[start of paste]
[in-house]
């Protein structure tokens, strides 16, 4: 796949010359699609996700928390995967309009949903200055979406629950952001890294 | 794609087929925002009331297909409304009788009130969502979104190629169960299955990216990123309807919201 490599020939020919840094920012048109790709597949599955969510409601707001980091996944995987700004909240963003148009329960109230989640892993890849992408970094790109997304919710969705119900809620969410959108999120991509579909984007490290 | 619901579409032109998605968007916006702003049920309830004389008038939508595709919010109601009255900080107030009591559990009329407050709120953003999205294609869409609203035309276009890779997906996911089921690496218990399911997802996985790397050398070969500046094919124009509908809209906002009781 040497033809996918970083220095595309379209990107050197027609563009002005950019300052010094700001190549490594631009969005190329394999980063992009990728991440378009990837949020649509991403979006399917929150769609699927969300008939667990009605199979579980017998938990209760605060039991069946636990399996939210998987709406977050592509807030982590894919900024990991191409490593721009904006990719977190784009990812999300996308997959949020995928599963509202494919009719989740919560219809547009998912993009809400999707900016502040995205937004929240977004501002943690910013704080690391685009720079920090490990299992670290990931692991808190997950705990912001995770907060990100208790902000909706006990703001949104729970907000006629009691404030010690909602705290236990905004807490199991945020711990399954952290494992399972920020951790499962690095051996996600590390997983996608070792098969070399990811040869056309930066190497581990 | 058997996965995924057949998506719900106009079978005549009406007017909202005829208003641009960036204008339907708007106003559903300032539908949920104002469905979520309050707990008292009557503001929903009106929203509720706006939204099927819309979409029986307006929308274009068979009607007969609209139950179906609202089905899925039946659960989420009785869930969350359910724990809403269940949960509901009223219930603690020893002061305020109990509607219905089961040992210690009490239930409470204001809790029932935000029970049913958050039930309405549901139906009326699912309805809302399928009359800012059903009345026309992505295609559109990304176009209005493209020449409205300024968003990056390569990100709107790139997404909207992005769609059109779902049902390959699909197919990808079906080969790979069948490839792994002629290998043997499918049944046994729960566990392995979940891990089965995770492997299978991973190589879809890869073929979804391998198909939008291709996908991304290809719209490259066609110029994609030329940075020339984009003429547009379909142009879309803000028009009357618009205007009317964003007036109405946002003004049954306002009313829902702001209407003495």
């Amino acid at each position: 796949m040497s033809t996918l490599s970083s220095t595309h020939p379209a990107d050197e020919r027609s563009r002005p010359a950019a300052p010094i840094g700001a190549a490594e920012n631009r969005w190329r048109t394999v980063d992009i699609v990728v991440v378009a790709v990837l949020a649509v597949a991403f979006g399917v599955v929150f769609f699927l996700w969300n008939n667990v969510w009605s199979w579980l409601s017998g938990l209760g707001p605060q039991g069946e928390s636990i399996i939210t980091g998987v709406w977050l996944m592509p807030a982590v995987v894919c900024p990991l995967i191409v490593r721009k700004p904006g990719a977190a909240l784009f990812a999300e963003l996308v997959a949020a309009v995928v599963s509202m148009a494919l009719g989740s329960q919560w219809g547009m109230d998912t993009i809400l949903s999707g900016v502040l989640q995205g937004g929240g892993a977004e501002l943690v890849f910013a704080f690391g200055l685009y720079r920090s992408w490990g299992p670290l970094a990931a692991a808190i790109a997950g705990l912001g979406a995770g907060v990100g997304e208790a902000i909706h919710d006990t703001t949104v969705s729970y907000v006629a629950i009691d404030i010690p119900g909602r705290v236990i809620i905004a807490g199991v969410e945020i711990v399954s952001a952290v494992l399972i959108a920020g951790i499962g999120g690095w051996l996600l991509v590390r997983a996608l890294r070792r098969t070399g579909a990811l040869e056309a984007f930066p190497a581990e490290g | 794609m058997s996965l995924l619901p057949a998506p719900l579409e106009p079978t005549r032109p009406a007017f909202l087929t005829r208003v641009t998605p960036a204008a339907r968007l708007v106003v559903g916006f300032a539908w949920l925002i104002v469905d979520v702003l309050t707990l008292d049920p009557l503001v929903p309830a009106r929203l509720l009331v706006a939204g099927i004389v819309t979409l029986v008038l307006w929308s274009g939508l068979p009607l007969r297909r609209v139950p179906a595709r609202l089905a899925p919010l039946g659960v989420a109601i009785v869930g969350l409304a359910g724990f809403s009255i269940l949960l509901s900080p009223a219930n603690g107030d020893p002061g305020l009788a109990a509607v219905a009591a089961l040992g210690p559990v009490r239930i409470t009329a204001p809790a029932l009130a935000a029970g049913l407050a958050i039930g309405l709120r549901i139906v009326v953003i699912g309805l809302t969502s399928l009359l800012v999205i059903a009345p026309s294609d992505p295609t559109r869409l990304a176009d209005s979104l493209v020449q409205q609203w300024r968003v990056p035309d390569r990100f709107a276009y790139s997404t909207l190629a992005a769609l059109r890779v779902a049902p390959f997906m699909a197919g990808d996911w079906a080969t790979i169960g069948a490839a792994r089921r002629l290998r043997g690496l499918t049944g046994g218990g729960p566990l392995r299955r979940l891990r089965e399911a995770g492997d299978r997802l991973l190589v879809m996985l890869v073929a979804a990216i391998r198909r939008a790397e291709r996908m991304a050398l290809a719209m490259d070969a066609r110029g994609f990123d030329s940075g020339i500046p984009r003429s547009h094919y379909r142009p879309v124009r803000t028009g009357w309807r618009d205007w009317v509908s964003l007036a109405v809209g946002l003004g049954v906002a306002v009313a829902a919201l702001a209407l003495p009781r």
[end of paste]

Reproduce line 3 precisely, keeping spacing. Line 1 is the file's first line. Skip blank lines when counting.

């Amino acid at each position: 796949m040497s033809t996918l490599s970083s220095t595309h020939p379209a990107d050197e020919r027609s563009r002005p010359a950019a300052p010094i840094g700001a190549a490594e920012n631009r969005w190329r048109t394999v980063d992009i699609v990728v991440v378009a790709v990837l949020a649509v597949a991403f979006g399917v599955v929150f769609f699927l996700w969300n008939n667990v969510w009605s199979w579980l409601s017998g938990l209760g707001p605060q039991g069946e928390s636990i399996i939210t980091g998987v709406w977050l996944m592509p807030a982590v995987v894919c900024p990991l995967i191409v490593r721009k700004p904006g990719a977190a909240l784009f990812a999300e963003l996308v997959a949020a309009v995928v599963s509202m148009a494919l009719g989740s329960q919560w219809g547009m109230d998912t993009i809400l949903s999707g900016v502040l989640q995205g937004g929240g892993a977004e501002l943690v890849f910013a704080f690391g200055l685009y720079r920090s992408w490990g299992p670290l970094a990931a692991a808190i790109a997950g705990l912001g979406a995770g907060v990100g997304e208790a902000i909706h919710d006990t703001t949104v969705s729970y907000v006629a629950i009691d404030i010690p119900g909602r705290v236990i809620i905004a807490g199991v969410e945020i711990v399954s952001a952290v494992l399972i959108a920020g951790i499962g999120g690095w051996l996600l991509v590390r997983a996608l890294r070792r098969t070399g579909a990811l040869e056309a984007f930066p190497a581990e490290g | 794609m058997s996965l995924l619901p057949a998506p719900l579409e106009p079978t005549r032109p009406a007017f909202l087929t005829r208003v641009t998605p960036a204008a339907r968007l708007v106003v559903g916006f300032a539908w949920l925002i104002v469905d979520v702003l309050t707990l008292d049920p009557l503001v929903p309830a009106r929203l509720l009331v706006a939204g099927i004389v819309t979409l029986v008038l307006w929308s274009g939508l068979p009607l007969r297909r609209v139950p179906a595709r609202l089905a899925p919010l039946g659960v989420a109601i009785v869930g969350l409304a359910g724990f809403s009255i269940l949960l509901s900080p009223a219930n603690g107030d020893p002061g305020l009788a109990a509607v219905a009591a089961l040992g210690p559990v009490r239930i409470t009329a204001p809790a029932l009130a935000a029970g049913l407050a958050i039930g309405l709120r549901i139906v009326v953003i699912g309805l809302t969502s399928l009359l800012v999205i059903a009345p026309s294609d992505p295609t559109r869409l990304a176009d209005s979104l493209v020449q409205q609203w300024r968003v990056p035309d390569r990100f709107a276009y790139s997404t909207l190629a992005a769609l059109r890779v779902a049902p390959f997906m699909a197919g990808d996911w079906a080969t790979i169960g069948a490839a792994r089921r002629l290998r043997g690496l499918t049944g046994g218990g729960p566990l392995r299955r979940l891990r089965e399911a995770g492997d299978r997802l991973l190589v879809m996985l890869v073929a979804a990216i391998r198909r939008a790397e291709r996908m991304a050398l290809a719209m490259d070969a066609r110029g994609f990123d030329s940075g020339i500046p984009r003429s547009h094919y379909r142009p879309v124009r803000t028009g009357w309807r618009d205007w009317v509908s964003l007036a109405v809209g946002l003004g049954v906002a306002v009313a829902a919201l702001a209407l003495p009781r």